Start by making some 16 patch blocks. (If you have never made a 16 patch block there are excellent instructions on how to make them here. ) You can make your blocks any size as long as they are all the same. In the example we are using 5" blocks but I have also made it in 3 and 4 before and they all look great. You will be able to get 2 Disappearing 9 patch blocks out of each 16 patch block.
Grab your first 16 patch block that you made in the last step. Lay it out on your mat. Don't worry to much about lining it up, it doesn't matter. Now, if you have a yard stick it will probally be easier to use. Unfortunately, I don't own one. Crazy, I know. If you don't have a yard stick use your long ruler and another ruler lined up together. Lay your ruler diagonally across your entire block. You want to try and make sure that your ruler is intersecting each of the corners. Make sure to really smooth your corners out, they will want to creep in on you :) Once you are all lined up, go ahead and cut along the diagonal.
Now don't move your fabric. Go ahead and pick up your rulers or yardstick and align them along the opposite diagonal. Once again, make sure to intersect all of your points and to smooth out your corners. Honestly, a lot of times your points will be all lined up and then you will find the edge doesn't line up. Most often it just needs to be smoothed out. Once you are all lined up go ahead and slice along the diagonal.
Now you can go ahead and pull your 4 parts apart. You will end up with 1 - 2 of these little scrap pieces hanging out either under your square or poking out. Go ahead and cut them off. This will help to reduce bulk making them easier to piece in future steps.
So out of each 16 Patch Block you will end up with 4 wonderful, adorable, easy to make, triangles :)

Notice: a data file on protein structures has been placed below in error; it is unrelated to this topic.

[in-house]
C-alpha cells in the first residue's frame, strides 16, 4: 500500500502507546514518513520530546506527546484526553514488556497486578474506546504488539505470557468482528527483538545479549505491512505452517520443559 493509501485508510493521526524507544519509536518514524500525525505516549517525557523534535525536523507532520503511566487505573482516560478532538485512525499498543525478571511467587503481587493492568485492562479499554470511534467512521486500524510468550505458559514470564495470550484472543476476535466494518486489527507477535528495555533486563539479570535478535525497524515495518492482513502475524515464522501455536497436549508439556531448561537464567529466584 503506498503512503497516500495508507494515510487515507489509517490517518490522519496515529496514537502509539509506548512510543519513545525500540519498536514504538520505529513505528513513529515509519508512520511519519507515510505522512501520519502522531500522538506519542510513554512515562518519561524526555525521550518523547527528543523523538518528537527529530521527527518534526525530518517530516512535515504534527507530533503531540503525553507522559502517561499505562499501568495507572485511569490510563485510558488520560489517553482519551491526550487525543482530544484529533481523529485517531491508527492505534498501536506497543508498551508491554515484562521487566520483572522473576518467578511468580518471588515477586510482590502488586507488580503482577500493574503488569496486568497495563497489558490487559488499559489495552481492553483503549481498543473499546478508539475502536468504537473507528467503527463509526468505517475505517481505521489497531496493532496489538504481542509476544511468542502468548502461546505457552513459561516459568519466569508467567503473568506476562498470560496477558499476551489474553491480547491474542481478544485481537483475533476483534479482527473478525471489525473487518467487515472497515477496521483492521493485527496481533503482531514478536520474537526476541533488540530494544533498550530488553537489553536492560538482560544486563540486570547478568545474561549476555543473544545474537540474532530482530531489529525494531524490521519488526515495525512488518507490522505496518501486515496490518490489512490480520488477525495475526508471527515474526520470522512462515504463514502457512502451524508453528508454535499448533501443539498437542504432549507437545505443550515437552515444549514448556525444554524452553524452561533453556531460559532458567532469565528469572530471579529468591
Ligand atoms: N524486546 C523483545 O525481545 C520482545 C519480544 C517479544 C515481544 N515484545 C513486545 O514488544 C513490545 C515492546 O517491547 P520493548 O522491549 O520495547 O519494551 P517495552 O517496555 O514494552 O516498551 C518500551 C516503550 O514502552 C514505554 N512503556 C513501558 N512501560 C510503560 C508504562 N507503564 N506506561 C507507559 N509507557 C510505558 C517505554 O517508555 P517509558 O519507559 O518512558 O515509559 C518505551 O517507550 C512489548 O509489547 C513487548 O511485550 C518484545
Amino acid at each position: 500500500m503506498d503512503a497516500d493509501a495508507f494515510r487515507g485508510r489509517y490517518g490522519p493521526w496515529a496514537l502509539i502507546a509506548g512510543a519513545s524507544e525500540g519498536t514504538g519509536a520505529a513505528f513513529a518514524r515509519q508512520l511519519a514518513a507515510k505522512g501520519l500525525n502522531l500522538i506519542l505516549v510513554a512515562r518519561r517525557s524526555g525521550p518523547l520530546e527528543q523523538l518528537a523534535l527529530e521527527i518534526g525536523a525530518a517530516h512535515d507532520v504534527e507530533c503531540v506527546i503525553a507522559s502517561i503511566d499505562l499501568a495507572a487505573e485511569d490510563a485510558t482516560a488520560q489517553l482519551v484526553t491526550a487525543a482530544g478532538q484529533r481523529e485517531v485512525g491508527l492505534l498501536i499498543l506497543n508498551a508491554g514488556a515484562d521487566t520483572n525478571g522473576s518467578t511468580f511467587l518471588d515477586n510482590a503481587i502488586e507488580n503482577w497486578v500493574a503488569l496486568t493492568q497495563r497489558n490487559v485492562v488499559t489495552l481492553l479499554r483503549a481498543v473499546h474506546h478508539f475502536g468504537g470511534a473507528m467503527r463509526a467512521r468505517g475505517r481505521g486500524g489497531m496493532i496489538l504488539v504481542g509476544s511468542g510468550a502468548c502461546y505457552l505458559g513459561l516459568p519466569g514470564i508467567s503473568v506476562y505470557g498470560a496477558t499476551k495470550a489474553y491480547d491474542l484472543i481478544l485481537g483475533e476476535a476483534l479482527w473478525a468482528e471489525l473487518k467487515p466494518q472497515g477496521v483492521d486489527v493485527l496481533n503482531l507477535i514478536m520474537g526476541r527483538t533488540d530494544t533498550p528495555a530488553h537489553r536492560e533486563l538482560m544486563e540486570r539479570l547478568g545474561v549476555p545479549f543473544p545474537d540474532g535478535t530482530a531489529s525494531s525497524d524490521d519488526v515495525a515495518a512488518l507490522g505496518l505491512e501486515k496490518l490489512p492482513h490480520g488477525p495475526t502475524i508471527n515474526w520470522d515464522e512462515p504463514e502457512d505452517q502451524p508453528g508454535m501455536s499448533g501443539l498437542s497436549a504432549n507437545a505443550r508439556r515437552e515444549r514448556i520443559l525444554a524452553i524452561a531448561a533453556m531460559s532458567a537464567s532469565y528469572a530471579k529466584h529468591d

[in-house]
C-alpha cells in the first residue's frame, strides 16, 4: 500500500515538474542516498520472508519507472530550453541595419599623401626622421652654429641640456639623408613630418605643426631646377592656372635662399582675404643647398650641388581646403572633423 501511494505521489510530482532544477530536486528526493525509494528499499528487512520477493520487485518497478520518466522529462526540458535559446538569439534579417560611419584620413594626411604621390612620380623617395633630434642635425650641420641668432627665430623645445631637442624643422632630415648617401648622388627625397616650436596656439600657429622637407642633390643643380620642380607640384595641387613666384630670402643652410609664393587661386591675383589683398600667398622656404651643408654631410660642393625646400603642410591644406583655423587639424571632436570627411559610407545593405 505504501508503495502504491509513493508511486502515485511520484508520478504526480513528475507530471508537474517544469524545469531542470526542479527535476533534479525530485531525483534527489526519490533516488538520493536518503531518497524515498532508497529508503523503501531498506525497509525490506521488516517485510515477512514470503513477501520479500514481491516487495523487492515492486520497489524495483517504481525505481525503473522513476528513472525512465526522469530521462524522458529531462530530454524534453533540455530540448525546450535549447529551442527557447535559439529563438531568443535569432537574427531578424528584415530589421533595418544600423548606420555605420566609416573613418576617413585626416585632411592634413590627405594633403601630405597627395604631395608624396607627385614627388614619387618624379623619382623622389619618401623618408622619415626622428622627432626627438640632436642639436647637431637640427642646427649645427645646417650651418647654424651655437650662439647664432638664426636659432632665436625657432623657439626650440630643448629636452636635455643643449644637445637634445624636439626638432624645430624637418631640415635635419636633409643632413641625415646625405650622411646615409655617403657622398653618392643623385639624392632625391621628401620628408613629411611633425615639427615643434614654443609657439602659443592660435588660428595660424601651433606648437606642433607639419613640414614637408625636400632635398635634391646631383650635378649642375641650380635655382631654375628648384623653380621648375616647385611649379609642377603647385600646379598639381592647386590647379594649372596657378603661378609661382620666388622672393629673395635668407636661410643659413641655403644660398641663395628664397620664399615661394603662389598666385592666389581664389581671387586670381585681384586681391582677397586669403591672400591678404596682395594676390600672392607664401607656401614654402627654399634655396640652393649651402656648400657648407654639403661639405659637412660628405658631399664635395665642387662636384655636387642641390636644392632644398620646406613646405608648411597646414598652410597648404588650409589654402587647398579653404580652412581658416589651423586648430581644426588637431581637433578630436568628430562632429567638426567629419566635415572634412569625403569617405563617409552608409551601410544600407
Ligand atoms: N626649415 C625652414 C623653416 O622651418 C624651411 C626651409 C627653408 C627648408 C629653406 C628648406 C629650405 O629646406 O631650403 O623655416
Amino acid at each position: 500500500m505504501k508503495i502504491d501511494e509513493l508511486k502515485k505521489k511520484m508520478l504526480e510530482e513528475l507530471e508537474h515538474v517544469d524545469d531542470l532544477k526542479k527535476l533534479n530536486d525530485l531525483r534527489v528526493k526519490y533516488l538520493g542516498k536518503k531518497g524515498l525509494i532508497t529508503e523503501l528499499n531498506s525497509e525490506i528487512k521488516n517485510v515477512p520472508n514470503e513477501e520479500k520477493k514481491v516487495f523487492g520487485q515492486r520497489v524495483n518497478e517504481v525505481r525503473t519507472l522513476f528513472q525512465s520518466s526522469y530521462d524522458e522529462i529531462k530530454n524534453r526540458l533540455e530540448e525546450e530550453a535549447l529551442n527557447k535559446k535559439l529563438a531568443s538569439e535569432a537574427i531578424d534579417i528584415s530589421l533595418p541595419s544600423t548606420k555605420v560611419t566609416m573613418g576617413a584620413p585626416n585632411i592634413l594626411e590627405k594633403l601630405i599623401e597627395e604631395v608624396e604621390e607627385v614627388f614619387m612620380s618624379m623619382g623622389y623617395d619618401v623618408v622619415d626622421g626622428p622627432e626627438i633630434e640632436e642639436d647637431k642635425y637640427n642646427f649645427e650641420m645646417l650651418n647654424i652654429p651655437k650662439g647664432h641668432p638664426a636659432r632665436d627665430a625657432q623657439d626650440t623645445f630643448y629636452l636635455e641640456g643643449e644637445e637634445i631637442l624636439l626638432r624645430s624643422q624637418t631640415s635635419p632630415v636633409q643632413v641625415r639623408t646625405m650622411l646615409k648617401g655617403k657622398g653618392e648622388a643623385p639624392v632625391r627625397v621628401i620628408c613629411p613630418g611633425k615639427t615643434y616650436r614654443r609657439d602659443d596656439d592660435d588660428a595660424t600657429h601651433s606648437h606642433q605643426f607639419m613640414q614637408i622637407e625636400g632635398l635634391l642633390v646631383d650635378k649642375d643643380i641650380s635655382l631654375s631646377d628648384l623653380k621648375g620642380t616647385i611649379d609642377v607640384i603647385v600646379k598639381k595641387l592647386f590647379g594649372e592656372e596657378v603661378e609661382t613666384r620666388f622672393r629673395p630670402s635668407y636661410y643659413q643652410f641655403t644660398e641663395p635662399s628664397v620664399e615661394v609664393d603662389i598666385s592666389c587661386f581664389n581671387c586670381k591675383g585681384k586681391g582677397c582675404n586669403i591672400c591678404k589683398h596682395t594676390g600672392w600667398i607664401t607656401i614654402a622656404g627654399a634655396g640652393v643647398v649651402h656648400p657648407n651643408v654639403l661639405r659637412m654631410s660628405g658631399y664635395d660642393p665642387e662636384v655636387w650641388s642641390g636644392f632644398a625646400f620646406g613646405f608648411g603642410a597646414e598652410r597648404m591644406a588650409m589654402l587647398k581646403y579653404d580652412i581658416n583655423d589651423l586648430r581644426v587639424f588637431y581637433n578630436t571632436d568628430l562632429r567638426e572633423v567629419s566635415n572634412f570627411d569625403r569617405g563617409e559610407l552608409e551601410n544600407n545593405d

Continue this process until all of your 16 patch blocks have been cut. You will have a fun little pile of triangles.
Now, back to more random piecing fun!!! Go ahead and grab 2 triangles and line them up as follows. Once again, you are trying to keep it random so don't stress to much about what lines up where. Just try to avoid having the exact same blocks across from each other :)
Now it is on to sewing. Once again, sew a 1/4" seam along your pinned edge. Make sure to remove pins as you go and to double check your seams that they are laying flat by running your finger underneath the seam right before you sew across it. Continue to chain stitch all of your Disappearing 16 Patch Blocks.
Now, this step is not necessary but only takes a second and I like to do it to reduce bulk. Along the corners of the inner squares there will be a small triangle that is "hanging out". (The little red plaid one) I like to clip these out in all four of the corners. Once again, not necessary, it just reduces bulk.
Lastly, turn over your block over. You will have 4 little triangles sticking out from the center seam. Go ahead and clip them even with the block. Repeat for all 4 edges.
And there you have it. A stack of adorable Disappearing 16 Patch Block. So now what can you do with these cute little guys, the possibilities are endless!!
You can start by simply turning the blocks on their sides and sewing them together in rows to give this look.
Or, You can add some corner triangles with a “goose in the corner” to give this look. This is the pattern we are doing for the Quilt-A-Long.
And for fun, here are some images of the finished quilt from the Quilt-A-Long. You can get all of the directions on how to make this quilt in the Quilt-a-Long link at the top of the page :)
It was fun seeing how you made those blocks. I think I might try those later this week.ReplyDelete
Thank you so much!!! I tried making this about a year ago - let's just say now I will be able to do it!!!!ReplyDelete
I am your 500th follower!!!
I loved this idea but I wish there was a picture the finished blocks put together. The illustrations are great but the colors are too orderly for a scrap quilt. I am going to try this idea !Delete
I tried to leave a post on stash manicure yet it gave an unavailable error -- so here I am -- your work is so precise. If I were not already in a quilt along, I would be in yours for this disappearing 16 patch. Fantastic techniques! Just wanted to let you know that I have enjoyed visiting your blog for a while, even though have not commented very often.ReplyDelete
fun and coool quilt along - will be following the progress.ReplyDelete
Your idea and pictures are fabulous!!!! Make something else up.ReplyDelete
These look great little blocks! Thank you for tutorial. :)ReplyDelete
I love this block, but have a question. When you mention 5" blocks, are you talking about the finished block or the individual blocks that you sew together to make the 16-patch block?ReplyDelete